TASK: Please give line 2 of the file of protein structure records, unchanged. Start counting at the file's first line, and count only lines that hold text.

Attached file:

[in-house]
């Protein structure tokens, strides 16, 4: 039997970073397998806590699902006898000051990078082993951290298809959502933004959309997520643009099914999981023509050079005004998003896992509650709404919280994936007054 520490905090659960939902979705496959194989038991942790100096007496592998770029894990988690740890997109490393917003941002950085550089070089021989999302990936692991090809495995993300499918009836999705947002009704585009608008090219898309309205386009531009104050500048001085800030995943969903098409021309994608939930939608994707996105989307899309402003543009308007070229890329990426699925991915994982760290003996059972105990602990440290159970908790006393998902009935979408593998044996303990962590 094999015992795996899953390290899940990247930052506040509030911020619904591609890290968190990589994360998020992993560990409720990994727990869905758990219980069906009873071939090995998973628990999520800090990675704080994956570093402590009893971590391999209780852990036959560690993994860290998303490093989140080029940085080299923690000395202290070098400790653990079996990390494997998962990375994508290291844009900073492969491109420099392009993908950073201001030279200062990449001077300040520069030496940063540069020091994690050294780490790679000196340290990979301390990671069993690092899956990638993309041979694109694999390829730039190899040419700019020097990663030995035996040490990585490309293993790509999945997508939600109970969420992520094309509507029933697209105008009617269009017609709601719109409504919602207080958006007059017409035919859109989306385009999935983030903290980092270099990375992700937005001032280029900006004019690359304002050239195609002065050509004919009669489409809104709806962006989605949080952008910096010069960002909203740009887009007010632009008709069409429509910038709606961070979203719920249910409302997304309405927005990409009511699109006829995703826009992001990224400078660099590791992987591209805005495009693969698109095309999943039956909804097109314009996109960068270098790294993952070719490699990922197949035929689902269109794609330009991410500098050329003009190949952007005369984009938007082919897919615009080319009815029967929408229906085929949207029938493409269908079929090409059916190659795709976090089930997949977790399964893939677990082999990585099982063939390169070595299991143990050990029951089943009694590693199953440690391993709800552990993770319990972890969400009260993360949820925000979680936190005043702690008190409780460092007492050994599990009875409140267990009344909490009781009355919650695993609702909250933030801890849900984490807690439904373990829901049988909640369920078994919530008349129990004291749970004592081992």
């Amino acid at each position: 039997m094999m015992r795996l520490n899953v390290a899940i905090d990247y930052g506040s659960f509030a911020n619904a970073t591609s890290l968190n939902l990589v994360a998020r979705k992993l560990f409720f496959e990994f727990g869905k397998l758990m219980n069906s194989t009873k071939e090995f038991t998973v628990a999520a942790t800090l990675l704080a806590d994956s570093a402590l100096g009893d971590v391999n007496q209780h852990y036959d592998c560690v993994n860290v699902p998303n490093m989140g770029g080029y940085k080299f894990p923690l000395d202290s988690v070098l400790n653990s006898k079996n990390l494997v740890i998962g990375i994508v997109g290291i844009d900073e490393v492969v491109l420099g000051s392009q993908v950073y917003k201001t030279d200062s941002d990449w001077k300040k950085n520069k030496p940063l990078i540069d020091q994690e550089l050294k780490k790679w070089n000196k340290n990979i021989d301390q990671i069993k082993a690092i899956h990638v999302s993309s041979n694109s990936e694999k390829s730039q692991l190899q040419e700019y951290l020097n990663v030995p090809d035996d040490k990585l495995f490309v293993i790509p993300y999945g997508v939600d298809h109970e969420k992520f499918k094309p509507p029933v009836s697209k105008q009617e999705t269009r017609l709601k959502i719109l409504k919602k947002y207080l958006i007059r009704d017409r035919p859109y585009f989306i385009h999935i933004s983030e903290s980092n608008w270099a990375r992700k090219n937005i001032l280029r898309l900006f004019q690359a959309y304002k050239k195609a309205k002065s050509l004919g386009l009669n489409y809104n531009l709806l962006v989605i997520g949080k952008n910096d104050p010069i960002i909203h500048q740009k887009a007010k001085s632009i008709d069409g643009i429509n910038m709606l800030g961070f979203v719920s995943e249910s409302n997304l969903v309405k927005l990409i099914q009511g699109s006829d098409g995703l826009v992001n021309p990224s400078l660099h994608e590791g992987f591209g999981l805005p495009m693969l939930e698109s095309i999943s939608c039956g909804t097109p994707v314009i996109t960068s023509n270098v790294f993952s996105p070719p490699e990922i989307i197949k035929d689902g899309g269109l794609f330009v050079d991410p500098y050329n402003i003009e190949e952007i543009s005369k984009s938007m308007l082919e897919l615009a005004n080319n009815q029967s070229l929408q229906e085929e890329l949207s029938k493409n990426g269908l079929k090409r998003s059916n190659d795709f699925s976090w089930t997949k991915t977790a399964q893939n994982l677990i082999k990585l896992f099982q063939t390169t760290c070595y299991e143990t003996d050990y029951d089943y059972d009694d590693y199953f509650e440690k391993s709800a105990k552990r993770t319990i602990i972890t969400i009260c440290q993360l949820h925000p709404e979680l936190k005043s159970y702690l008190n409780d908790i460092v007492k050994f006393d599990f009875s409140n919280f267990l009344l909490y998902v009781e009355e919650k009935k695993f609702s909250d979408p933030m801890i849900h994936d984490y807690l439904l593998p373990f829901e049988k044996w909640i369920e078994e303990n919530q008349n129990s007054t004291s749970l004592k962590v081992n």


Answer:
């Protein structure tokens, strides 16, 4: 039997970073397998806590699902006898000051990078082993951290298809959502933004959309997520643009099914999981023509050079005004998003896992509650709404919280994936007054 520490905090659960939902979705496959194989038991942790100096007496592998770029894990988690740890997109490393917003941002950085550089070089021989999302990936692991090809495995993300499918009836999705947002009704585009608008090219898309309205386009531009104050500048001085800030995943969903098409021309994608939930939608994707996105989307899309402003543009308007070229890329990426699925991915994982760290003996059972105990602990440290159970908790006393998902009935979408593998044996303990962590 094999015992795996899953390290899940990247930052506040509030911020619904591609890290968190990589994360998020992993560990409720990994727990869905758990219980069906009873071939090995998973628990999520800090990675704080994956570093402590009893971590391999209780852990036959560690993994860290998303490093989140080029940085080299923690000395202290070098400790653990079996990390494997998962990375994508290291844009900073492969491109420099392009993908950073201001030279200062990449001077300040520069030496940063540069020091994690050294780490790679000196340290990979301390990671069993690092899956990638993309041979694109694999390829730039190899040419700019020097990663030995035996040490990585490309293993790509999945997508939600109970969420992520094309509507029933697209105008009617269009017609709601719109409504919602207080958006007059017409035919859109989306385009999935983030903290980092270099990375992700937005001032280029900006004019690359304002050239195609002065050509004919009669489409809104709806962006989605949080952008910096010069960002909203740009887009007010632009008709069409429509910038709606961070979203719920249910409302997304309405927005990409009511699109006829995703826009992001990224400078660099590791992987591209805005495009693969698109095309999943039956909804097109314009996109960068270098790294993952070719490699990922197949035929689902269109794609330009991410500098050329003009190949952007005369984009938007082919897919615009080319009815029967929408229906085929949207029938493409269908079929090409059916190659795709976090089930997949977790399964893939677990082999990585099982063939390169070595299991143990050990029951089943009694590693199953440690391993709800552990993770319990972890969400009260993360949820925000979680936190005043702690008190409780460092007492050994599990009875409140267990009344909490009781009355919650695993609702909250933030801890849900984490807690439904373990829901049988909640369920078994919530008349129990004291749970004592081992």